On Wednesday, November 8th, those over 16 were invited to a meeting in the Hall about the work of the New Hospital for Women in Euston Road.
Lady Hall took the chair. Miss Elizabeth Clarke told us how Miss Elizabeth Garrett, afterwards Mrs. Garrett Anderson, became the first English woman doctor. Her ambition was to found a hospital for women, staffed entirely by women doctors. The first step towards this hospital was St. Mary’s Dispensary, where Mrs. Garrett Anderson worked among the poorer women who lived near Edgware Road. The number of patients grew so fast that a very small hospital containing ten beds was opened. Stories of the New Hospital spread over London, and patients flocked to it. In 1888 Mrs. Garrett Anderson, who had now a staff of women doctors under her, took a site near Euston. The present building of the New Hospital was then erected. The 70 beds in it are always occupied, and there are many out-patients. The hospital has provided a place where women doctors may learn self-reliance, efficiency, and the power of organisation, after they have passed their medical examinations. In this way, it has, perhaps, been more influential than any other institution in throwing open the medical profession to women.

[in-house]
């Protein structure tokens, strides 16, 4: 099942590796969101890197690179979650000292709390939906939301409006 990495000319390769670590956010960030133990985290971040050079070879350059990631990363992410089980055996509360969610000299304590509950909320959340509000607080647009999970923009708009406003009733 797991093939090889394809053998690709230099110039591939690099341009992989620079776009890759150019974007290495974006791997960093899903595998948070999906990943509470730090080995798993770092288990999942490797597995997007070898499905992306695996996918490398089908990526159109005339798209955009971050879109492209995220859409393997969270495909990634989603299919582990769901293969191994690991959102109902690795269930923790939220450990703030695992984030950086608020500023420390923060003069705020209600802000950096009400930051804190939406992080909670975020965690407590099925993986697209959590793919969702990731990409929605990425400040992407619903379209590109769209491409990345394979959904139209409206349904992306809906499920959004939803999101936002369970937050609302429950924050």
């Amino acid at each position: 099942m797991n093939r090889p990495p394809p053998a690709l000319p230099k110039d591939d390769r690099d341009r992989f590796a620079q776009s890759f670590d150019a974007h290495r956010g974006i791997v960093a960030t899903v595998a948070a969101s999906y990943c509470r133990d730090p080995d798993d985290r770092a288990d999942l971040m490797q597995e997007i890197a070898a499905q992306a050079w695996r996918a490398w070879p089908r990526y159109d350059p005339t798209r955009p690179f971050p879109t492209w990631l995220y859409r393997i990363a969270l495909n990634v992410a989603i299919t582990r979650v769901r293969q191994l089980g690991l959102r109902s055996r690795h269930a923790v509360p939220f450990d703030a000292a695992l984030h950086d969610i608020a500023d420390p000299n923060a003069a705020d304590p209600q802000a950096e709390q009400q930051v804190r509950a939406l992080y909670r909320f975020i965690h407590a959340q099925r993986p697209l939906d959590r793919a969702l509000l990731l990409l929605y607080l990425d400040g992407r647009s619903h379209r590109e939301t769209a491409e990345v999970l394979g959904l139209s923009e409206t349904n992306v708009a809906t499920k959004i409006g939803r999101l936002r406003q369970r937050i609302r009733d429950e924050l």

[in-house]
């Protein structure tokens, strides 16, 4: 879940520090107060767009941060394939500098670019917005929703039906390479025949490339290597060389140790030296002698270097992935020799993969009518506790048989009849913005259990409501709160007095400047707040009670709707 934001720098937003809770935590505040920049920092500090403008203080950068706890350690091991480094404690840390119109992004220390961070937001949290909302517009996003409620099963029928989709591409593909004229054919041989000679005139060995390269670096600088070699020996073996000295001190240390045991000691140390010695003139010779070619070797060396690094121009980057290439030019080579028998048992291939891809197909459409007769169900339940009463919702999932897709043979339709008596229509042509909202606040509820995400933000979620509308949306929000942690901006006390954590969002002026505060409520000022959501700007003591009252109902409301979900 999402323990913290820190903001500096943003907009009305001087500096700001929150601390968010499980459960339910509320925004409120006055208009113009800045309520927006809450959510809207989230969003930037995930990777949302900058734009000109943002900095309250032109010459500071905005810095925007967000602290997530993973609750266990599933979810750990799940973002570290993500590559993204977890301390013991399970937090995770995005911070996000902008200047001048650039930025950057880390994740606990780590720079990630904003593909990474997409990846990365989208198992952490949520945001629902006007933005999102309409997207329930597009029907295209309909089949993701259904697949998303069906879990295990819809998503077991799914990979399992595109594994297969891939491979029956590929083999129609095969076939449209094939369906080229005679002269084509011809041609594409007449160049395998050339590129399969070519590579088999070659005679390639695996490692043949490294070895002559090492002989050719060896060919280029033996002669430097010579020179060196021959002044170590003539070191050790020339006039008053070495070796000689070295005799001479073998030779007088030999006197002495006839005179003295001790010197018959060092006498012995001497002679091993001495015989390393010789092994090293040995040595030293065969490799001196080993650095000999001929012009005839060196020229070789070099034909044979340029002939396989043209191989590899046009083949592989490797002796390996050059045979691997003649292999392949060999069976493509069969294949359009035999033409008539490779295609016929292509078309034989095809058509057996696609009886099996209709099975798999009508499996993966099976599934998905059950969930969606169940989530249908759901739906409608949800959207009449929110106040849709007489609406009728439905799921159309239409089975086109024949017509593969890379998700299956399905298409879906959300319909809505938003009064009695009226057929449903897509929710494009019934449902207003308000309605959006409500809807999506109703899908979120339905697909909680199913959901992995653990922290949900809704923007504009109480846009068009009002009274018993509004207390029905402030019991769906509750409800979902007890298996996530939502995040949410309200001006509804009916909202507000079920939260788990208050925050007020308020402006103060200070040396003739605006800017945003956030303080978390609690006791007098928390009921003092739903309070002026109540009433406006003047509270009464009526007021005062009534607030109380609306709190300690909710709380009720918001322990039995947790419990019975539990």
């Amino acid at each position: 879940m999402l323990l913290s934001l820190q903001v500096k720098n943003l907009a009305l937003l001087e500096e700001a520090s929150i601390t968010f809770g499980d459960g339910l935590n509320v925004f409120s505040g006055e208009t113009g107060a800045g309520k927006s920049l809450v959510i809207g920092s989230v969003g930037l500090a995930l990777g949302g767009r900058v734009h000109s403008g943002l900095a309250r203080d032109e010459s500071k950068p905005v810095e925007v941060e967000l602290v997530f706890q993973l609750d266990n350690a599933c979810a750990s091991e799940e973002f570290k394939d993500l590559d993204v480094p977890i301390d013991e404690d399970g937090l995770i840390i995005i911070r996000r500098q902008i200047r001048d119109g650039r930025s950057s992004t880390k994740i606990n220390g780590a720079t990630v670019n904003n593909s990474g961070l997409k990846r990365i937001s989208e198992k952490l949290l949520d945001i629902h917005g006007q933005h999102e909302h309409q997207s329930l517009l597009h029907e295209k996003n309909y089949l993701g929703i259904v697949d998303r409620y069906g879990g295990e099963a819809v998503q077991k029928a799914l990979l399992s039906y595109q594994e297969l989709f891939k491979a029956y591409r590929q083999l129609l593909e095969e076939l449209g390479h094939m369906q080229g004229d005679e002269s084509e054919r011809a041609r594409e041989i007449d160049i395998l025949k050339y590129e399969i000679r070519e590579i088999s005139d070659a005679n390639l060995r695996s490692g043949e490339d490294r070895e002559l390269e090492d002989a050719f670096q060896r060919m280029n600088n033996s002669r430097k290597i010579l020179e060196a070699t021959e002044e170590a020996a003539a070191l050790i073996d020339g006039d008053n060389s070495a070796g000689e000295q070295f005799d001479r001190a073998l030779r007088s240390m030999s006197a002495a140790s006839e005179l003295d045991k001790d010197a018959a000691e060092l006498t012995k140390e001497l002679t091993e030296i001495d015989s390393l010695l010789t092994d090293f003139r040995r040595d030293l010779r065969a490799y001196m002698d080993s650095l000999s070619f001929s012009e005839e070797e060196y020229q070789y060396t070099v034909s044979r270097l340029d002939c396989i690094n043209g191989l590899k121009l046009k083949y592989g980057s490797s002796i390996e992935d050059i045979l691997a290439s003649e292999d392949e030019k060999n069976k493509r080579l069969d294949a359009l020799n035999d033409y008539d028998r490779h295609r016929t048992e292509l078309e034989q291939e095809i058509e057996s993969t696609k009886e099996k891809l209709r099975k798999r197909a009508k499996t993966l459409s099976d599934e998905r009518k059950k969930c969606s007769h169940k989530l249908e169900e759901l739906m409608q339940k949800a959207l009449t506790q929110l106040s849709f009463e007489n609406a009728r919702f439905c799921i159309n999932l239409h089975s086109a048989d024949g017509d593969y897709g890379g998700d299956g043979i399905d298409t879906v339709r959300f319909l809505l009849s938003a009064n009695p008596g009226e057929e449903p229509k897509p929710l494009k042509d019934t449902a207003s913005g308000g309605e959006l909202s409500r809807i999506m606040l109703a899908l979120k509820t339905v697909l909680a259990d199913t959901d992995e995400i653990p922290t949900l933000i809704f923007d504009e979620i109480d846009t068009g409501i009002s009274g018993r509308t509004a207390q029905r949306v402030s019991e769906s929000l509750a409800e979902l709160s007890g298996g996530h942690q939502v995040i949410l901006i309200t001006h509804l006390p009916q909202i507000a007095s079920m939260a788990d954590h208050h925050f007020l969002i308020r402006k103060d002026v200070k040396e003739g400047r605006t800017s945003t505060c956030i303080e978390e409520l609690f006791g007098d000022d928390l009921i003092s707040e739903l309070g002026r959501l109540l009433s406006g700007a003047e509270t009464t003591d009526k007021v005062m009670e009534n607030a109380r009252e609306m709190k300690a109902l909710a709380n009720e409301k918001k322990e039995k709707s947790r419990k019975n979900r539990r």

Miss Douglas spoke about the good qualities which the medical profession requires from a woman. During her speech a collection was made for the hospital, which amounted to over £9.
Lady Hulse thanked Lady Hall, Miss Elizabeth Clarke, and Miss Douglas for giving us the meeting.
All the speeches were very interesting, particularly to those who are hoping to become doctors themselves when they grow up.
M. CHILTON, Upper VI.